# Can nuclear transmutation be observed in real time?

Ignoring the quantum zeno effect (if possible?), can we observe in real-time the transformation of one element to another? I'm talking about an amount visible to the naked eye where one could see obvious changes in colour, reflectivity, phase, surface finish etc. occurring in say, seconds or minutes.

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What exactly do you mean by 'transformation from one element to another'? How would you classify chemistry, for instance? – Danu May 21 '14 at 10:25
Well, as an example, say potassium-40 decaying to argon-40. This has a massive half-life but this is what i am asking about in principle. The decay of one pure element into another that can be seen happening in real time. Maybe what i'm asking is not possible. – Phizzy May 21 '14 at 16:17
I am personally more interested in what you might mean by "observe in real time". One can make precise counting experiment to detect each decay as it happens, and with a mass spectrometer one can measure the change in the chemical composition of a samples over time; but each individual decay happens over a very short time-scale (an issue distinct from when it happens). – dmckee May 21 '14 at 16:42
if you are satisfied with an answer the rules are that you check it as the accepted answer. – anna v Jun 2 '14 at 4:16

I think that you are asking whether there's an example of a naturally radioactive material, or an irradiated material, whose decay is quick enough that you can prepare a sample with one set of physical and chemical properties, wait a finite amount of time, and have a sample that is visibly changed.

This would require you transform a chemically significant amount of material, which in general can't be observed by eye in a small laboratory.

For example, let's suppose we have a reaction where the decay energy is 1 MeV. If we wanted to transmute one mole of this material, the total energy released would be $$\mathrm{ 1\,MeV \cdot 6\times10^{23}\,atoms = 10^{11}\,joules }$$ If you wanted the transformation to take place over a year ($\pi\times10^7$ seconds) you'd have a constant power of about 3 kW (mostly carried by fast decay products) that you'd have to remove from your sample.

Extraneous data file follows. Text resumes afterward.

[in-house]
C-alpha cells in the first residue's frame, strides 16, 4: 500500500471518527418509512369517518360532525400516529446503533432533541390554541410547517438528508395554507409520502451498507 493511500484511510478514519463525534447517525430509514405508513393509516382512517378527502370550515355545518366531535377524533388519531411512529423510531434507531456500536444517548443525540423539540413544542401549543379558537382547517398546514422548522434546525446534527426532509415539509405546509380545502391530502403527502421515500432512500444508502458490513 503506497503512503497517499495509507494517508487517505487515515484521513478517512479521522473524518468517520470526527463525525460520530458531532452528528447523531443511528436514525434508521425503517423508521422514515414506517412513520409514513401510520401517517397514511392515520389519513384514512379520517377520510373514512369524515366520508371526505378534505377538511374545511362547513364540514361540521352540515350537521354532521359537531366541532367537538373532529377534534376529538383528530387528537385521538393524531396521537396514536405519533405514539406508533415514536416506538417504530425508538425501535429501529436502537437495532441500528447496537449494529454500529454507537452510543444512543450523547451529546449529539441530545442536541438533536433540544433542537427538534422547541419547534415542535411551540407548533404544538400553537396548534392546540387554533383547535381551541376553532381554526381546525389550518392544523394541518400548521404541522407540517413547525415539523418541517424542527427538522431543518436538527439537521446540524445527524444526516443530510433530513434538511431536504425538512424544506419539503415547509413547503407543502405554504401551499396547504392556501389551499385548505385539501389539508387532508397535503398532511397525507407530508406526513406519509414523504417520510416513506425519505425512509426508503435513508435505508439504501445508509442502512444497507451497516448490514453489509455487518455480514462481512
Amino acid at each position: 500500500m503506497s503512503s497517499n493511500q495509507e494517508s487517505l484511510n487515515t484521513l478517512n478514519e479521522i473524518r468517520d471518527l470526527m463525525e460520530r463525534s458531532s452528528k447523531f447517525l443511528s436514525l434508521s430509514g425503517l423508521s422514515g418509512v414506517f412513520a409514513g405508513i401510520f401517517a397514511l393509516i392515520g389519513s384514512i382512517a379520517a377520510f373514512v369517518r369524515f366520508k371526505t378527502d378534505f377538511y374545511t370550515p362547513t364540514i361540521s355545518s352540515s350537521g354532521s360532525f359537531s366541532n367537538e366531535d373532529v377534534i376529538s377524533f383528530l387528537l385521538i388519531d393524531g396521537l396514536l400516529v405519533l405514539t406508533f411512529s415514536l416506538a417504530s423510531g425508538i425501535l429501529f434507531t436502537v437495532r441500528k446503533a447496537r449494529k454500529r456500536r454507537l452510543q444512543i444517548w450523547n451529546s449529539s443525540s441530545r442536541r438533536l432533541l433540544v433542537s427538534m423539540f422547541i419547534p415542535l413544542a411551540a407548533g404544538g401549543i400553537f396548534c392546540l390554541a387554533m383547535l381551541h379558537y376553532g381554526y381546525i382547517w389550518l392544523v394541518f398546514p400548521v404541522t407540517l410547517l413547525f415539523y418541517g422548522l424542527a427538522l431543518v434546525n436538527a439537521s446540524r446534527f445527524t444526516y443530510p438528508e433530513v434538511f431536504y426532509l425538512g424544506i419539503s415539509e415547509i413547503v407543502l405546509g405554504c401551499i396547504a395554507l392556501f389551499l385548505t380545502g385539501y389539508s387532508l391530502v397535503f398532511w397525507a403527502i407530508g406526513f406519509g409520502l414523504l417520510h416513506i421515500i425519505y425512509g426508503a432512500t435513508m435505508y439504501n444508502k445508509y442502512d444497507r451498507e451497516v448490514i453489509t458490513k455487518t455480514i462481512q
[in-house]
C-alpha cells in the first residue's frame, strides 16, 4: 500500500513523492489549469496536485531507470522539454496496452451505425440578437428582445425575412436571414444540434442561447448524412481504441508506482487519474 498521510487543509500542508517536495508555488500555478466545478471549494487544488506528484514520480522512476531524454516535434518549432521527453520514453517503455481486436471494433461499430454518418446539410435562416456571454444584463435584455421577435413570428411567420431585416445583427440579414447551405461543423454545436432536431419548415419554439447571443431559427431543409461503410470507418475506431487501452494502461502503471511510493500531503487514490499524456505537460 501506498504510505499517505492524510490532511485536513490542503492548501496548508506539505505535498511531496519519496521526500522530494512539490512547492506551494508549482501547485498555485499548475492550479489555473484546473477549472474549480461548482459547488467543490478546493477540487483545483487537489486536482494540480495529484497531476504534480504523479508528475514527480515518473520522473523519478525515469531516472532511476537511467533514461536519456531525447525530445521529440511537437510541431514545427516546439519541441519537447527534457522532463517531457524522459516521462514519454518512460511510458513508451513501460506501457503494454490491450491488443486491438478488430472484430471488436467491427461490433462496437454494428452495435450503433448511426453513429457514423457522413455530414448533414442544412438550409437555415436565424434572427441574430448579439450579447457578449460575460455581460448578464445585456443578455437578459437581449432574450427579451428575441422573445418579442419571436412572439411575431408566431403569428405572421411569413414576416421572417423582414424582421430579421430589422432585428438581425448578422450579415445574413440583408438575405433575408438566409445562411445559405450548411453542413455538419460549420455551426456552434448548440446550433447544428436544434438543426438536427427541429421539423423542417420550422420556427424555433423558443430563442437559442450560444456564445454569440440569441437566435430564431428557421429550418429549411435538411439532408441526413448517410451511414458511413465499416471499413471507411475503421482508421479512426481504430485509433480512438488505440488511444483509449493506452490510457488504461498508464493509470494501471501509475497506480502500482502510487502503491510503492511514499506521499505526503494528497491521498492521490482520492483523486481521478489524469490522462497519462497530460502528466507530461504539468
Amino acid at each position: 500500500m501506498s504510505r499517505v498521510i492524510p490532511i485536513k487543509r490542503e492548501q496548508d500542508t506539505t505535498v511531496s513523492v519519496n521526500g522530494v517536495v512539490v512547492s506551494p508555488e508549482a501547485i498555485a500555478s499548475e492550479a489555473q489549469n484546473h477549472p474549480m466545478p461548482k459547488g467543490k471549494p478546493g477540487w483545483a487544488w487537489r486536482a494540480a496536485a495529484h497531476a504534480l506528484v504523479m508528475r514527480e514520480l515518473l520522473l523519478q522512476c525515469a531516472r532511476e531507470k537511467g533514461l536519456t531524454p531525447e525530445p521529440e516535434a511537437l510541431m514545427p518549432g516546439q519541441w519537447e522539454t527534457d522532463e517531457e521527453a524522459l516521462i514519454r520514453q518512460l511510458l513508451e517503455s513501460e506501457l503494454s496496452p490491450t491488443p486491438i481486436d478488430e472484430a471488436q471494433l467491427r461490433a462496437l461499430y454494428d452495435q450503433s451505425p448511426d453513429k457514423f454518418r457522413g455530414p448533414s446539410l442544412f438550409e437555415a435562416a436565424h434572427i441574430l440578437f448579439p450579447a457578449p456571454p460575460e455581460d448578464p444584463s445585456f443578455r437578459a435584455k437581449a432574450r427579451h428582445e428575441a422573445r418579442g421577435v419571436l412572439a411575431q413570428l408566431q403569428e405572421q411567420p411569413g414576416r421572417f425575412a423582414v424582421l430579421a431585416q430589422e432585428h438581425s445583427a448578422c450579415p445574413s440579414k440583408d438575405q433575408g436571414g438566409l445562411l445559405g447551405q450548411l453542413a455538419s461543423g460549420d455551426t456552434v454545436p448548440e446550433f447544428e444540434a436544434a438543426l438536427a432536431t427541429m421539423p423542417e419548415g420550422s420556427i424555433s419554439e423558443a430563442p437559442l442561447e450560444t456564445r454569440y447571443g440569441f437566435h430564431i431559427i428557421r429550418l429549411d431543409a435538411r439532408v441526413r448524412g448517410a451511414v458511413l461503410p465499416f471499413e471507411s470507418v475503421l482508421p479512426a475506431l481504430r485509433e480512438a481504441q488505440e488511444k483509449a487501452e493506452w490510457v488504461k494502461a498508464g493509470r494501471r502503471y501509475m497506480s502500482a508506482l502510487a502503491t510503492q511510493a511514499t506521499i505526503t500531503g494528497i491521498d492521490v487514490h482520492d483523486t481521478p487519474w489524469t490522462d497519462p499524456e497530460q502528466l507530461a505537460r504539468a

That sounds nice and everything, but there just aren't any reactions in that energy and speed range. The best-known reaction whose rate can be engineered is uranium fission, where each fission releases about 200 MeV. Typically less than 5% of the mass of uranium fuel undergoes fission in a several-week fuel cycle. I assume you have some idea of the precautions necessary to handle spent nuclear fuel — it's doable, but not a lab demo.

As another example, if each fission releases 2–3 neutrons and 200 MeV of energy, the ~60 terajoule explosion over Hiroshima in 1945 involved about half a mole of fissioning uranium and about a mole — one gram — of free neutrons.

Your other option for an observable transmutation would be the decay of tritium to helium, which has a fairly short half-life (12 years) and quite low decay energy (around 0.020 MeV). Of course, both tritium and helium are colorless gases when pure at room temperature, so you'd have to use some other property to observe the decay. (For instance helium-3 has twice the pressure of hydrogen-3 at a given mass density, since hydrogen forms H$_2$ molecules and helium is monoatomic.)

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This is what I was after, thank you! – Phizzy May 21 '14 at 16:18
Seconds in a year, $\pi \times 10^7$. Nice! – Danu May 21 '14 at 22:07

Certainly with a cloud chamber you can. Here is a nice video of using one: http://www.youtube.com/watch?v=Efgy1bV2aQo

There are many instructions on the internet for making your own cloud chamber and observing decay of radioactive americium-241 from an ionizing smoke detector for example.

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Building on @rob's example of tritium decay, you can start with tritiated water, where hydrogen is replaced with tritium. As tritium decays, the liquid tritiated water (for example, in a transparent container) will turn into gases - oxygen and helium (helium-3, actually).

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I must point out that both dmckee and DavePhD are incorrect when they imply you observe a nuclear transformation when you count clicks in a geiger counter or observe tracks in a cloud chamber. This is not how quantum mechanics works. There is not a one-to-one correspondence between decay events and detection events. There is a sample over here, and from time to time decay events are presumed to occur; and there is a detector over there, and from time to time a detection event occurs. There is neither a theoretical nor an experimental basis for claiming that each detection event corresponds to a particular decay event.